• Individual and group dialogue and inquiry oriented around weekly home assignments, including an exploration of hindrances to mindfulness and development and integration of mindfulness- based self-regulatory skills and capacities
  • Incorporation of exit assessment instruments and participant self-evaluation at Week 8
    • Total in-class contact: 30+ hours
    • Total home assignments: minimum of 42-48 hr
    • Total group Orientation Session time: 2.5 hr

Prior to the start of classes, the following steps should be taken16:

  1. Permission is obtained from the MBSR candidate to speak with his or her primary mental health provider, as deemed appropriate.
  2. An agreement is made with the program instructor, program candidate, and the candidate’s primary mental health provider that the mental health provider will be the first responder in the case of mental health emergency, rather than the MBSR instructor.
  3. The MBSR instructor agrees to maintain ongoing communication with the program candidate’s current mental healthcare provider and primary care physician, as necessary, during the program.3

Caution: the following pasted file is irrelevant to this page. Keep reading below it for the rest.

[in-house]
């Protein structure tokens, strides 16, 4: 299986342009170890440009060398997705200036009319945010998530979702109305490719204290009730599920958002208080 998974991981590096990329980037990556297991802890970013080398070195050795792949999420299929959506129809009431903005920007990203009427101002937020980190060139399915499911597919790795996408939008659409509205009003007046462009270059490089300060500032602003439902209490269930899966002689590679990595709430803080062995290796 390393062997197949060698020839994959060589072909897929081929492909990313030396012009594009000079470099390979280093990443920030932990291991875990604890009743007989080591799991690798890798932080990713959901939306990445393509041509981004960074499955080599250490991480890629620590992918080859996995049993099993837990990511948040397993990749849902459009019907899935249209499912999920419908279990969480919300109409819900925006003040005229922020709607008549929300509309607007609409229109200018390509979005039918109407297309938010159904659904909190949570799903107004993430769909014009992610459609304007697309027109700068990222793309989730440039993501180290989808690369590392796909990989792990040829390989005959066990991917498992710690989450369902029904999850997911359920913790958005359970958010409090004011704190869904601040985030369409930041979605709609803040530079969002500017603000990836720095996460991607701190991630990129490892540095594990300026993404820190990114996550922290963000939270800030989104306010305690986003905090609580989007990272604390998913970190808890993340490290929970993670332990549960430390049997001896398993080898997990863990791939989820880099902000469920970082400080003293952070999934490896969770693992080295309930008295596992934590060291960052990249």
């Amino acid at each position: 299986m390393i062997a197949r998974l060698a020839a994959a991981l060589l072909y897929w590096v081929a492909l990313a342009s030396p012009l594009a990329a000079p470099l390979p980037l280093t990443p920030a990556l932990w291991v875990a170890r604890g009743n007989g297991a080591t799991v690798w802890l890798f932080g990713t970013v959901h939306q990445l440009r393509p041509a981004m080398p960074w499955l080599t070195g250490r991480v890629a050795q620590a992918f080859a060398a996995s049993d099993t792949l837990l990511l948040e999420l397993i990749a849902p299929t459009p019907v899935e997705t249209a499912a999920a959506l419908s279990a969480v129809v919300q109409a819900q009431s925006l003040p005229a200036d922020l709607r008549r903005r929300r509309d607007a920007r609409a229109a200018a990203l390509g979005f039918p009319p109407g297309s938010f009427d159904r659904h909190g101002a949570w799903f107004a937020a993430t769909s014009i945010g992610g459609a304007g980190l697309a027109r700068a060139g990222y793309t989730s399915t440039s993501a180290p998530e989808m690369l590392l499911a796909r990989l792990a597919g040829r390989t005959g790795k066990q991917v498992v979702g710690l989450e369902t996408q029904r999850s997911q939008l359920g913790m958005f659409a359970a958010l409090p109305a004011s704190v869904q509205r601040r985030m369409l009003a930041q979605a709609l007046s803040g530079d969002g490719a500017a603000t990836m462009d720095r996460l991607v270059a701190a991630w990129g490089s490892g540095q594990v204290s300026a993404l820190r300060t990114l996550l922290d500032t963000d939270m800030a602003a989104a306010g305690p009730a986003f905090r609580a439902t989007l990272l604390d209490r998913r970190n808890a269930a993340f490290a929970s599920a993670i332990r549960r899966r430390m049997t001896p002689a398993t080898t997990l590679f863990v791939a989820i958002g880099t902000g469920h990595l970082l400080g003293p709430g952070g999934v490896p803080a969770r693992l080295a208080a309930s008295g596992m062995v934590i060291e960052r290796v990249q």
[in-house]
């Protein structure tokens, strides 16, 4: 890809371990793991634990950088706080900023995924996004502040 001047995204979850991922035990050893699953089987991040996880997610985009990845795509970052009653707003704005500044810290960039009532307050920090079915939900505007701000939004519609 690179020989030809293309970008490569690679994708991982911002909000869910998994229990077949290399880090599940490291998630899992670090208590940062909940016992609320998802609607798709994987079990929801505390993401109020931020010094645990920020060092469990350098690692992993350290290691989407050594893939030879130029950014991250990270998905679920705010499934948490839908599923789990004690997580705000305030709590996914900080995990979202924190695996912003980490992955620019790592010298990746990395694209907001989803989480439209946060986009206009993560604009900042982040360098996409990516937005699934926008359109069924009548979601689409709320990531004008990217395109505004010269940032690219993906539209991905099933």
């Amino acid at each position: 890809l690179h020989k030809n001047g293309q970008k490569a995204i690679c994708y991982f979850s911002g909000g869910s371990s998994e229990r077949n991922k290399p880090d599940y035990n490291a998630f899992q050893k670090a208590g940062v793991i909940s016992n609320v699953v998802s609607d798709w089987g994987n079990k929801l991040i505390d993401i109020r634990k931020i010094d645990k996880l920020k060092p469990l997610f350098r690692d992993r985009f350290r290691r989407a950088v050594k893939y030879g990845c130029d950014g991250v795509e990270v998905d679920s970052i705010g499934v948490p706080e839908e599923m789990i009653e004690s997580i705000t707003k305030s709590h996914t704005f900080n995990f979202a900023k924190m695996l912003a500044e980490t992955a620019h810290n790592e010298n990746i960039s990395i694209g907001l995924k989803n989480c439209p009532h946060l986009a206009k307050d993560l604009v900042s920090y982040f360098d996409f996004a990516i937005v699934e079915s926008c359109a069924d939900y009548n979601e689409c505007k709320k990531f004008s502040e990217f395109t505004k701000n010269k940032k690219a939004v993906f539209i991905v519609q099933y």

Summary

In a short few weeks, individuals in an MBSR program have learned non-judgment, patience, greater trust, acceptance, letting go, non-striving, commitment, and self-discipline. They have also mastered skilled that allow them to experience less stress, become more mindful in everyday life, be less critical of themselves, be more interested in exploring possibilities, develop a positive mindset without negative side effects, and to experience a greater quality of life; they also have an improved immune system. Compared to ongoing antidepressant treatment, an MBSR program is also inexpensive and has no negative side effects.

References:

  1. Chandola T, Britton A, Brunner E, et al. Work stress and coronary heart disease: what are the mechanisms? Eur Heart J. 2008;29(5):640-648.